The Hallie Ford School of Graduate Studies at PNCA supports experimental and interdisciplinary creative practices through experiential learning, one-on-one mentorship, and transdisciplinary exchange.
The MFA in Print Media, Dual MFA/MA degree in Print Media/Critical Studies, and Low-Residency MFA in Creative Writing are unique graduate degree pathways combining critical theory, creative writing, print projects, and publications. Our students make books and zines, explore papermaking and print techniques, engage in political activism, and expand modes of cultural production.
Located in one of the most comprehensive and dynamic print labs in the country that supports multiple printmaking processes, risographs, and book arts, the MFA in Print Media pushes the boundaries of print while staying grounded in traditions of craft, collaboration, and community.
The MA in Critical Studies takes an expansive view of critical theory emphasizing critical race theory, queer theory, and other emancipatory projects, deploying critical thinking to remake and reimagine.
The dual MFA in Print Media/MA in Critical Studies allows students to obtain two degrees in three years and develop as scholar-artists.
Encouraging experimentation within and across writing forms, genres, and mediums, the Low-Residency MFA in Creative Writing features dynamic faculty and intensive residencies to hone skills for a lifelong sustainable writing practice.
PNCA’s HFSGS Press publishes text works exploring the intersections between critical theory, art, politics, and literature. The Watershed Center for Fine Art Publishing + Research welcomes visiting artists to collaborate with students and faculty on print editions and projects. Applications for Fall 2021 are open and scholarship funding is available.
Poussin and the Dance is a valiant attempt to break into Poussin’s staunchly academic oeuvre and provide a relatable point of entry, highlighting the exciting elements of revelry and movement despite impenetrable and unemotional rendering.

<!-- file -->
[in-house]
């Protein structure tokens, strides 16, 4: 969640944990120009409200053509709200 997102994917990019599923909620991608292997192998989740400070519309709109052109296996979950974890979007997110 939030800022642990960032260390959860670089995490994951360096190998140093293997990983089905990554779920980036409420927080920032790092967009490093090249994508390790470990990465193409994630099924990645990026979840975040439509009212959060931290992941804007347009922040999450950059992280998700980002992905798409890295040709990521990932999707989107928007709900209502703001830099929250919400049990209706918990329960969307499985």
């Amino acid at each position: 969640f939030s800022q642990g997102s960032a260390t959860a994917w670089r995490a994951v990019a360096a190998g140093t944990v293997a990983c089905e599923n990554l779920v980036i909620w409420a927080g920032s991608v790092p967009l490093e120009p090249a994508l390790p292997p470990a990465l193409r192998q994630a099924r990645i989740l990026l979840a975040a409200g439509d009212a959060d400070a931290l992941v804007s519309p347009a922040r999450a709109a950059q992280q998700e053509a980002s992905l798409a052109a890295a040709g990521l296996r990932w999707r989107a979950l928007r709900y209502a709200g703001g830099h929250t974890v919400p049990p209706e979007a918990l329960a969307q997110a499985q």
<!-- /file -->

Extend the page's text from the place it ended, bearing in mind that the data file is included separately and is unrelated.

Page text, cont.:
Anarchist illustrator N.O. Bonzo produces decentralized media in a highly bureaucratic cultural landscape. Their illustrations, murals, and literature emerge in unexpected places, from the streets of Portland, Oregon, to the far ends of Reddit and Twitter, addressing relations of labor and identity in the workplace and on the streets. Growth and care are central themes…
This exhibition explores how images of the human body were used to provoke profound physical and emotional responses in viewers from the 15th through 18th centuries.
With scavenged materials, Amanda Maciel Antunes constructs a motherland.
Where are the directors taking the stage to acknowledge workers’ demands today?
The collaborative handmade paper- and printmaking center at the Pennsylvania Academy of the Fine Arts publishes new works by Liz Collins and Sarah McEneaney.
There is a debate whether the memory of Little Syria should be seized upon to tell truthful and positive stories about Arabs in the US, or whether any conflation between its history and contemporary politics is inappropriate.
The profile includes works by Egon Schiele, Amedeo Modigliani, Peter Paul Rubens, and a prehistoric Venus of Willendorf figurine.
These horrifying dolls definitely won’t murder you in your sleep.